Photo credit: Paul Naylor, www.marinephoto.co.uk
Written by SJ Butler
So little space
for the sweet whisper
of salt water through seagrass,
dawn filter of sunlight
through leaves, seeds, plankton.
But part this sway, this green
(dancefloor, nursery, larder),
here’s an enigma:
they dance together
at dawn in white
and stand all day proud
as gentlemen in dappled Sunday
waistcoats, chest out, elbows in,
in the shallows, our hidden
ancestors, strange fish,
unknowable codes: they see you
in full colour. Monthly he births
their young, holds tight
as we uproot their home,
keeps clinging, keeps dancing
though we’ve left them
The secret life of the amazing short snouted seahorse
I had no idea there were seahorses in Britain’s seas, let alone that they swim off Sussex. I was excited – I wanted to get my feet in the water at Beachy Head and seek them out.
Except, of course, I didn’t. Me and the seahorses, we’re hiding out.
But British seahorses are running out of places to hide as we destroy their habitat. The short snouted seahorse lives in seagrass in shallow waters and estuaries, descending to deeper waters in stormy times. It grips the grass with its tail, not being much of a swimmer – it’s nimble rather than speedy – and that’s where it dances each morning with its partner, turning white as it flutters its fins to greet the day. It’s where it catches its prey, sucking in shrimp as they carelessly swim past. It’s where it hatches its young, too, and here’s where seahorses are really surprising.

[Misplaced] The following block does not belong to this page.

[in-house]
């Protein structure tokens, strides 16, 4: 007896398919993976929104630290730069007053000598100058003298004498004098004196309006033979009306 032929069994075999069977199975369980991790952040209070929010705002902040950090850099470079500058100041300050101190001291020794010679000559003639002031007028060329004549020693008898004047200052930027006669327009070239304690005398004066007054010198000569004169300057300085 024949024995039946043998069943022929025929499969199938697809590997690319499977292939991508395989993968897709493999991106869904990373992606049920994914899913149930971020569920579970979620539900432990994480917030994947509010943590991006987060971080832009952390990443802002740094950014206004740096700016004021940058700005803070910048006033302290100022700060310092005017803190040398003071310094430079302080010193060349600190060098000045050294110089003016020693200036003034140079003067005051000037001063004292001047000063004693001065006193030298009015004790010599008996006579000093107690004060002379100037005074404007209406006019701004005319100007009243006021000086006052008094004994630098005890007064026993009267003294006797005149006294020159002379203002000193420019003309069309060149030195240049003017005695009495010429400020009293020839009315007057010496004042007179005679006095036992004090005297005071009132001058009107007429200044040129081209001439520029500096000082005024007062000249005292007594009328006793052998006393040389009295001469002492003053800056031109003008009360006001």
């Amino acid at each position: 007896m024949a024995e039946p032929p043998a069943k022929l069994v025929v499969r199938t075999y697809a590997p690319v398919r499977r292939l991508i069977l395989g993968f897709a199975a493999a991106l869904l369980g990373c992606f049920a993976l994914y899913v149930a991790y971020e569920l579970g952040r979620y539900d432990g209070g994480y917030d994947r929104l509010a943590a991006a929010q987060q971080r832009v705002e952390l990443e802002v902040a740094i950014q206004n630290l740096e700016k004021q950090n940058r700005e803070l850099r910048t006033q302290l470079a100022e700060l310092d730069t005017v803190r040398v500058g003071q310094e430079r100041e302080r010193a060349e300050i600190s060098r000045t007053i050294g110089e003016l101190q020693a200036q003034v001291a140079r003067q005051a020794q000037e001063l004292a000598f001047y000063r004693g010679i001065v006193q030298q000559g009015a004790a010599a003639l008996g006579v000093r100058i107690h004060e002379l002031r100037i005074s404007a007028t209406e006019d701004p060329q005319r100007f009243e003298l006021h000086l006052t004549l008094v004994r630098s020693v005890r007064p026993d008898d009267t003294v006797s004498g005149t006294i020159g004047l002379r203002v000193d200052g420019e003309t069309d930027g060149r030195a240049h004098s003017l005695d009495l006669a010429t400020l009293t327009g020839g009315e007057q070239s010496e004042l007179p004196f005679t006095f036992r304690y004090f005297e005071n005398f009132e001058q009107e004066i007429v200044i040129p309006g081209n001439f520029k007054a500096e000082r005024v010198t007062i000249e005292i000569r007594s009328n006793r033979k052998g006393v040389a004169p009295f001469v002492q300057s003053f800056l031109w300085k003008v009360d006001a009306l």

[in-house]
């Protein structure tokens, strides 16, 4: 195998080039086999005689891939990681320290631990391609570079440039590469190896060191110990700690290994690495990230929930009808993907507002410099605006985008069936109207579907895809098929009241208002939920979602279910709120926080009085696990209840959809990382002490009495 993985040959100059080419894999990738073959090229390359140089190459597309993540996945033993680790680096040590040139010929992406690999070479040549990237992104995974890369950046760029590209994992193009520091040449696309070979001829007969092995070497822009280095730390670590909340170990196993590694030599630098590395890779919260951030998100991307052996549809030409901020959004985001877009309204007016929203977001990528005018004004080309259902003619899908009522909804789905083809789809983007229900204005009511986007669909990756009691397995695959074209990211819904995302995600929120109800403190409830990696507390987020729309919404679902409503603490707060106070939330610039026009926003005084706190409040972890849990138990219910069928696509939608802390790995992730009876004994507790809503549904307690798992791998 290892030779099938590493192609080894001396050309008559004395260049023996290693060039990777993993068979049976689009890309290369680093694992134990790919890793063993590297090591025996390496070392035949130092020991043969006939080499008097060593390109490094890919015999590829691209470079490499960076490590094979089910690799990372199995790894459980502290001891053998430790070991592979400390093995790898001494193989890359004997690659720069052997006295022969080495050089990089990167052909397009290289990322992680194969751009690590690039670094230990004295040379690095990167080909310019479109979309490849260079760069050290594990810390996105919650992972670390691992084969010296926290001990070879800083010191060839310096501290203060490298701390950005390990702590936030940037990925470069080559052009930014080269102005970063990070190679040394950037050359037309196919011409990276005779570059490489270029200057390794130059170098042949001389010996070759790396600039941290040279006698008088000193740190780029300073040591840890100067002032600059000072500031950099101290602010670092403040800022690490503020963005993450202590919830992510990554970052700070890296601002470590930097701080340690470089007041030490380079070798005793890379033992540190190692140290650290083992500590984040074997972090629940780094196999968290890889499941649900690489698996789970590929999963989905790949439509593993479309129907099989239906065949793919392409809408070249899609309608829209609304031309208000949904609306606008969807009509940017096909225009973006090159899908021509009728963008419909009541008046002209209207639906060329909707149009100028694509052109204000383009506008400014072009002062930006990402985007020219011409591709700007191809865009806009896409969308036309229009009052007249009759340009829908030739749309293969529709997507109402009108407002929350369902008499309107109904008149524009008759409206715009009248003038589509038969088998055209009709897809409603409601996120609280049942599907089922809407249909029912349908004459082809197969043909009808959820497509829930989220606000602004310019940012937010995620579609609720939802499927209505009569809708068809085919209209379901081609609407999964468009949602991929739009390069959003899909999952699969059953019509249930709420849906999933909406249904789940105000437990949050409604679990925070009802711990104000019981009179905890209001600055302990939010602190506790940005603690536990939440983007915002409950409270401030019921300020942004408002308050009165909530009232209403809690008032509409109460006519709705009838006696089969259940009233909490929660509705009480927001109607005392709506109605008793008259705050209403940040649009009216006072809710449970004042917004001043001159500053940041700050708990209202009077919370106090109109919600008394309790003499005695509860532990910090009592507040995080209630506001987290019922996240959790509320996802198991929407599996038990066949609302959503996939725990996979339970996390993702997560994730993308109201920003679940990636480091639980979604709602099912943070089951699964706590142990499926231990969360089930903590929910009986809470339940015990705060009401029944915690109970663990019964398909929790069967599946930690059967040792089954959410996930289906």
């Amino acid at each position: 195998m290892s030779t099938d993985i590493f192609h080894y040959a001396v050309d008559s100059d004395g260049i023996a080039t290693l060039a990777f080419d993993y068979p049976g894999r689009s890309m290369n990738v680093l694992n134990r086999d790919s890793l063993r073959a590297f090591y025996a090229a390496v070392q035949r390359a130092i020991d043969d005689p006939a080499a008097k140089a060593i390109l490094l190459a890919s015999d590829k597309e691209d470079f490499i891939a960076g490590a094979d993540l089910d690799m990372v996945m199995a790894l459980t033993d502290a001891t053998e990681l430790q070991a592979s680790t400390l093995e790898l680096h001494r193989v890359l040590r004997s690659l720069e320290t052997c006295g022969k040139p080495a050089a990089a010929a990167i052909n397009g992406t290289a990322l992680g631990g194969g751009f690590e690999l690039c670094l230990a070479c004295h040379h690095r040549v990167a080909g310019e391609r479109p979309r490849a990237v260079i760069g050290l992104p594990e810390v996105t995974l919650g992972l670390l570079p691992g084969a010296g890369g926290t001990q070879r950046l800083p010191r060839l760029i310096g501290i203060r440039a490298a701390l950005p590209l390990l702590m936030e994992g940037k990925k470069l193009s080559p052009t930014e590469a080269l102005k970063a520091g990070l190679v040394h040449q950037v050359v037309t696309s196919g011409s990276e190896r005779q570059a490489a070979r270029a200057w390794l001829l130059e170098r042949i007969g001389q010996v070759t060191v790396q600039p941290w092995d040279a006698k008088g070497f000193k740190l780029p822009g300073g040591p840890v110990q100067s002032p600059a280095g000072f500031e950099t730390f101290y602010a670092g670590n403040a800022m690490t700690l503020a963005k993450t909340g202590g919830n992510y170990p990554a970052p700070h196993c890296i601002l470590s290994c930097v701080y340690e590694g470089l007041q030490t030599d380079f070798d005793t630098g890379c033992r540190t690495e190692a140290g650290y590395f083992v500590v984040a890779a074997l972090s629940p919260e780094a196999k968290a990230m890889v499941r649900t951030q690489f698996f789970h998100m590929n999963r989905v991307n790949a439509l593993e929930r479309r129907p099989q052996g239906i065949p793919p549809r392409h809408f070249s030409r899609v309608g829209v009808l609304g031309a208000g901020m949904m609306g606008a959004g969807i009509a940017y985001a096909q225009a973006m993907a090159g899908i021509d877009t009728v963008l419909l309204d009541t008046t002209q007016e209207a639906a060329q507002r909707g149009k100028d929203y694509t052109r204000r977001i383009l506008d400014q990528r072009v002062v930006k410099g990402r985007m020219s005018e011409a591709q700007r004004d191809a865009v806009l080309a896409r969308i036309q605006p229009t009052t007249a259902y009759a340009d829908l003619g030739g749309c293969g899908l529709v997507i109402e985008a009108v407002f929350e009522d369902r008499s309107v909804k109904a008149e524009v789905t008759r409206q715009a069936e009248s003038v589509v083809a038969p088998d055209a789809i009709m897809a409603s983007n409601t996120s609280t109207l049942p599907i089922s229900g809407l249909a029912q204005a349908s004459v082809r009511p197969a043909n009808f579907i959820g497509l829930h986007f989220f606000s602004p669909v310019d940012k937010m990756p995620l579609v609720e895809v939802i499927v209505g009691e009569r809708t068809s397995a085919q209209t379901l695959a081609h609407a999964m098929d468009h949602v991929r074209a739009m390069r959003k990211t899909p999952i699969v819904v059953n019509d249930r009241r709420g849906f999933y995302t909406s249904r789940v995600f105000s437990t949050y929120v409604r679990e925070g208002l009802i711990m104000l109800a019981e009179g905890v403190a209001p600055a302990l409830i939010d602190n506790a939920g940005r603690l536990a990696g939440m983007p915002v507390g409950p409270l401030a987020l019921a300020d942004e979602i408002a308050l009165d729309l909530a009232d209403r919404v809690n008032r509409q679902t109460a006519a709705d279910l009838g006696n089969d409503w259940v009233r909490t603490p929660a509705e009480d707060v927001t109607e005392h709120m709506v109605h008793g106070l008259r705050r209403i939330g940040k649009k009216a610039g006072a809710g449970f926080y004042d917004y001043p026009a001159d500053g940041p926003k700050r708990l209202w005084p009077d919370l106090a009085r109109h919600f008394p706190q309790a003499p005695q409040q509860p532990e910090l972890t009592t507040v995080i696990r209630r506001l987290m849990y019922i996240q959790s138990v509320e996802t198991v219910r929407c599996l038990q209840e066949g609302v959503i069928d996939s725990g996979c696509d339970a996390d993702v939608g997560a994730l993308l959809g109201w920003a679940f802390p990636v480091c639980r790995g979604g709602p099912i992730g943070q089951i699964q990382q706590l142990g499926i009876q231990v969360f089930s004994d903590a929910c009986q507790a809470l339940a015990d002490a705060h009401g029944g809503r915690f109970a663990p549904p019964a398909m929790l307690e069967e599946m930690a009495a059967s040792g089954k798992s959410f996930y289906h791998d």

The males give birth. The female deposits eggs with yolks for food in the male’s pouch. They connect to him through a placenta and grow until he opens his pouch and puffs the fry out into the water. That’s unique in the animal kingdom.
I spoke to Ella Garrud of Sussex Wildlife Trust and she told me she’s never seen a seahorse here. They’re cryptic, she said, talking of their coloration, their knobbly skin and the way they turn black when threatened, but she went on: part of their appeal is their unknowability and the way you always hope you might see one even if you probably won’t.
Seeing a seahorse, says Ella, is incredibly hard because they move with the grass and the
current: they’re completely part of their world.
And I may never see a seahorse alive because in the last 35 years we’ve destroyed half the seagrass in Britain. Trawling and dredging rip it up and destroy the seabed. Speeding boats churn up the water, which seahorses hate. We don’t know how many seahorses there are, but they’re not thriving.
Seahorses are protected: we must not touch them. New Marine Conservation Zones off Sussex offer much-needed protection but allow fishing so the habitat cannot fully recover. A complete no-take zone in Scotland has regenerated faster than anyone hoped: we know what seahorses need, but fishing communities understandably don’t want to lose their livelihood. Can we find less damaging ways to fish our waters, to share them more fairly?